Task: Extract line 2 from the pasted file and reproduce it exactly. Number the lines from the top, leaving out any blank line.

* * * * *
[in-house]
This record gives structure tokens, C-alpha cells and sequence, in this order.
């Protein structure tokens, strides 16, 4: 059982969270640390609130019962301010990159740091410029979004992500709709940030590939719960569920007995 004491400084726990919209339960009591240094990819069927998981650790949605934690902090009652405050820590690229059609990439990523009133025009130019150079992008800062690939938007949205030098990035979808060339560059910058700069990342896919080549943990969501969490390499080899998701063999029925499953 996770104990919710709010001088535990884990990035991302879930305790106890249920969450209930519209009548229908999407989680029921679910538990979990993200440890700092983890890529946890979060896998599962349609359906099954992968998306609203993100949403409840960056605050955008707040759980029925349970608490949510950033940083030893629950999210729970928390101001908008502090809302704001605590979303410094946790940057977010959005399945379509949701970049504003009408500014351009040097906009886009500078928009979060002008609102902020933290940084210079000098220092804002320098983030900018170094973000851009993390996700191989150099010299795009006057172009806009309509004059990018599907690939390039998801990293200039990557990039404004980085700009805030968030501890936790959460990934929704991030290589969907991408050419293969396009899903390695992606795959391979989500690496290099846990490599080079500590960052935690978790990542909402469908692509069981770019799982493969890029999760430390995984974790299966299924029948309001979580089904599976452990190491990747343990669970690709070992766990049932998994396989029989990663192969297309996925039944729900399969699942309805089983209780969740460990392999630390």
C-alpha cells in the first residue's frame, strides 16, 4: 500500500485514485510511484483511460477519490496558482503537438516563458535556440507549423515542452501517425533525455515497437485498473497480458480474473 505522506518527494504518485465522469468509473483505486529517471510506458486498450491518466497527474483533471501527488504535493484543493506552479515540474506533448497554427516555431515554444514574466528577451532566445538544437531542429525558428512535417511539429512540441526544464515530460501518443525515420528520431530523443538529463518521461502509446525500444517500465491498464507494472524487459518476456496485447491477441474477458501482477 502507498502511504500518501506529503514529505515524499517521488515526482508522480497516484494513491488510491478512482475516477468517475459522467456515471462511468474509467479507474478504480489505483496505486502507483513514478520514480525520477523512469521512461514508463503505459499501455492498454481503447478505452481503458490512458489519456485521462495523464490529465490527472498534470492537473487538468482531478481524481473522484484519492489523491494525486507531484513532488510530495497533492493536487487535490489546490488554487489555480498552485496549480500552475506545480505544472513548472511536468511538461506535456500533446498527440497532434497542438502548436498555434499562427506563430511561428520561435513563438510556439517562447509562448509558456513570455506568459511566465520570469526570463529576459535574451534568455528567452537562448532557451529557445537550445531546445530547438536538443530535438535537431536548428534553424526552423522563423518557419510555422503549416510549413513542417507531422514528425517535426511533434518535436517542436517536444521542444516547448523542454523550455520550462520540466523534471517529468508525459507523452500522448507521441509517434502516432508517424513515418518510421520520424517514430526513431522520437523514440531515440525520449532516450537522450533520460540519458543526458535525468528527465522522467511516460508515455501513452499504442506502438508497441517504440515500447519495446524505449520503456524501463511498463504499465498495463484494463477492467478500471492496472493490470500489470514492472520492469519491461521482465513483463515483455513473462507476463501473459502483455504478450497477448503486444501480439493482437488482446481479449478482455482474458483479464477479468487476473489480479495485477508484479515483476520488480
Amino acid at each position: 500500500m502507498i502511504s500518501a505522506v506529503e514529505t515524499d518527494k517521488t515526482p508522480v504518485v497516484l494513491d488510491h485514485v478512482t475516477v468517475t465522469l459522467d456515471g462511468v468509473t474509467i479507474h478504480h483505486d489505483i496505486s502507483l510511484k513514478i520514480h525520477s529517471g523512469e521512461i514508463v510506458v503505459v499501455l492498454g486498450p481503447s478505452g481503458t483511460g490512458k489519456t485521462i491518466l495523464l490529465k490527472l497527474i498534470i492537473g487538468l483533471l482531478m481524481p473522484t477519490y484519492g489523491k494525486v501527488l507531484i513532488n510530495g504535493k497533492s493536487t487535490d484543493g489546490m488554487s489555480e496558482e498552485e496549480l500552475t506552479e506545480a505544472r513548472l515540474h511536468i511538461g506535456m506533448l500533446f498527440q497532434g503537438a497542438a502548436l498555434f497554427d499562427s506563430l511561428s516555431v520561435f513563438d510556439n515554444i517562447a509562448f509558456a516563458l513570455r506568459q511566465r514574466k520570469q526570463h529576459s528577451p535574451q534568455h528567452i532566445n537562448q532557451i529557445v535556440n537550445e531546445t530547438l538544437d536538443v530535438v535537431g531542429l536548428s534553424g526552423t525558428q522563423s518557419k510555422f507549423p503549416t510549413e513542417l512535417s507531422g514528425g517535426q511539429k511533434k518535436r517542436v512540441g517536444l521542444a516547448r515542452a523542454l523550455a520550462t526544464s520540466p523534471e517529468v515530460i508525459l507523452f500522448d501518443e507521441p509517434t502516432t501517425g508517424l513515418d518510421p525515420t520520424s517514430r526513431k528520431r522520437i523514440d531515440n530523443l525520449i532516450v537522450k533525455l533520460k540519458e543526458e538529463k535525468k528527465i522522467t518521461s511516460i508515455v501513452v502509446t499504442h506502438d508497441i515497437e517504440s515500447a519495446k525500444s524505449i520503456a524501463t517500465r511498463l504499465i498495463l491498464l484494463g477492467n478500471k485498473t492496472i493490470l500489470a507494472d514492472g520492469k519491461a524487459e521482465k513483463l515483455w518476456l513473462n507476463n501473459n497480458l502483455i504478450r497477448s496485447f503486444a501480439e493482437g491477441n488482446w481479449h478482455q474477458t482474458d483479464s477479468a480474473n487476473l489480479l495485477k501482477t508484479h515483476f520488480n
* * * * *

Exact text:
This record gives structure tokens, C-alpha cells and sequence, in this order.